- Wealth PMS
Yesterday the Department of Commerce brought about some “Radical” changes to the FDI Regime. Here is a quick summary of the changes: (See PIB release)
Food Products manufactured/produced
in India – if the food products are manufactured or produced in India, then a 100% FDI would be allowed with government approval route for trading, including through e-commerce.
This means that supplying food by first buying it and then selling it (versus being a marketplace connecting sellers and buyers) can have 100% foreign investment, but only in the approval route. Meaning: they have to take approval from FIPB before such investment is made. Companies like Bigbasket – which buy veggies, fruits and other such food items – will probably need FIPB approval for further investment – but hey, it already has foreign investment so one doesn’t really know whatthe point is.
Till now, Defence FDI was only till 49%. Foreign investment beyond 49% is also permitted through government approval route, but only if there’s “state-of-the-art” technology involved. They’ve removed the “State of the Art” wording, so you can get FDI with crappy technology also.
However, since it’s with an “approval” this is just another pain point and I’m sure no one will be allowed to bring in more than 49% FDI into what is not top class defense technology. But this does allow FDI into things like ammunition where there isn’t that much need for top class technology.
Companies like M&M and Bharat Forge may benefit from this.
You will be able to get foreign investment into new DTH companies, Cable networks, Mobile TV etc. The limits are up to 100% from 74%.
Radio channels too see an increase in FDI from 26% to 49%, just as round 3 auctions come about for stations.
And then news channels get to have 49% FDI (from 26%).
This is good for the broadcast media sector in general, mostly because no approvals are required. FIPB is a black hole.
New pharma plants have 100% FDI in Automatic route anyhow, but existing pharma companies need approval at certain levels. Now even existing companies get “automatic” FDI (no approval needed) uptil 74%, and only beyond that is there a need for approval.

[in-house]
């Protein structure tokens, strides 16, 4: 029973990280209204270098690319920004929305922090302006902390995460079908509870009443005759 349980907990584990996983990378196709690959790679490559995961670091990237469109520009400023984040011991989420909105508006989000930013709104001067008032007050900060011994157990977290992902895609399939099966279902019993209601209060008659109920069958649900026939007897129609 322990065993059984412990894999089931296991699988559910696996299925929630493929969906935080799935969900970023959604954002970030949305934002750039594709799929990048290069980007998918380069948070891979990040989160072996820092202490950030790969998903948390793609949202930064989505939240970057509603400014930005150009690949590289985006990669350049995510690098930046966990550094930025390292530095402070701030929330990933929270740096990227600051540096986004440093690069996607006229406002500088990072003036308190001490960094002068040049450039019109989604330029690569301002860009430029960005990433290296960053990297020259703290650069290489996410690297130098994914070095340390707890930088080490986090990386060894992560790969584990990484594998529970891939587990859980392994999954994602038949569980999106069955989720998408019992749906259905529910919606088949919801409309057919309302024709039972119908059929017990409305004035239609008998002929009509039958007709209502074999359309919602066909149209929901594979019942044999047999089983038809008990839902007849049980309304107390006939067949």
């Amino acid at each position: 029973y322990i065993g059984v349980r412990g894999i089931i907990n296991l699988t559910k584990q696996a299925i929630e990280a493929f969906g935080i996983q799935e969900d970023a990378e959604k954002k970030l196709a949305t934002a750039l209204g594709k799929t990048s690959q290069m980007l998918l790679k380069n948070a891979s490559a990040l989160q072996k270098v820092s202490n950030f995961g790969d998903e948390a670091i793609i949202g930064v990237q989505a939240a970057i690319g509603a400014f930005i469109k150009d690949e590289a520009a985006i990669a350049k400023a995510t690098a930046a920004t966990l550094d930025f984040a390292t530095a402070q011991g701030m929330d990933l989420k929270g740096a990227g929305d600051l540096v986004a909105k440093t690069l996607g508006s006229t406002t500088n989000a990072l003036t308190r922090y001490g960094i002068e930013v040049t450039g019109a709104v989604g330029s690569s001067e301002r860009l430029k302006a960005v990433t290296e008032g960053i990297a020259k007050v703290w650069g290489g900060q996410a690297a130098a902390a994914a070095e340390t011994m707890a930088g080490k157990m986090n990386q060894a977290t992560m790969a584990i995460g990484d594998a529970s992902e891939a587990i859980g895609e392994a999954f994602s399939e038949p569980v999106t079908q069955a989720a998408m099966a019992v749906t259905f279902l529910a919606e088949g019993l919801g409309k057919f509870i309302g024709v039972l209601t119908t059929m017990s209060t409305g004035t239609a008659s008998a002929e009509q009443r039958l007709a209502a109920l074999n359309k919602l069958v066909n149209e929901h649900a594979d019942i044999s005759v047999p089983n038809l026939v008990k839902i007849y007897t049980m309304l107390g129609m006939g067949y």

Brownfield Pharma is when investment is made in an existing plant through merger and acquisitions. Greenfield Pharma is investment in new plants i.e. establishing new production
A single brand retail company (like Apple) now needs about 30% of its inputs from local markets in India. This will no longer be required for the first three years, and then for five years more, they will relax it some more. But this is only for “state of the art” and “cutting edge” technology product companies. Meaning: IKEA doesn’t get in. Also, Apple still can’t sell refurbished phones directly.
Private Security Agencies – While the limit’s still at 49%, above 49% you can request approval for upto 74%.
Establishment of branch office, liaison office or project office – if the principal business of the applicant is Defence, Telecom, Private Security or Information and Broadcasting, and if it already has FIPB approval then they don’t need further approval for branches.
Animal Husbandry – There was a phrase called 100% FDI under “controlled conditions”. Since no one understood what that meant (we think), this “controlled conditions” clause has been removed.
This is not big news.
The only thing good is that someone can sell an airport entirely to foreigners. Or that Pharma promoters can sell 74% now without approval.
Adding clauses like “state of the art” and stuff like that doesn’t ease things at all.
According to us, India should have only one thing: Automatic route FDI. You shouldn’t need approvals of anyone. Either you are allowed, or not allowed. You can have sectoral limits of 49% or 74% or such, but there should be a path to 100% for most industries.
This is not going to happen, because no one likes to give up their power. So we will have to live with an FIPB refusing to approve things for flimsy reasons, forever. But yeah, this is considered “FDI reform”, so we’ll go with that.
It’s increasingly evident that we will only get Sergei Bubka reforms rather than something that really opens things up. Bubka was a top pole-vault athlete who was compensated for making a new world record (sponsors and organizers). So while it was apparent he could vault significantly higher, he chose to add just one centimeter to the record to maximise his return. He’s still a champion. But to translate this into economic reform, emulating him by doing small tiny changes and trying to maximise public attention on each step is, as a public policy observer, quite frustrating.
It’s no longer what they do. It’s how much they emphasize what they do. From one party naming things behind their royal family, to another putting posters of Delhi achievements in Tamil Nadu, to a third highlighting piecemeal reform, let’s just surrender and agree that these are superior mortals and everything everyone does is legendary.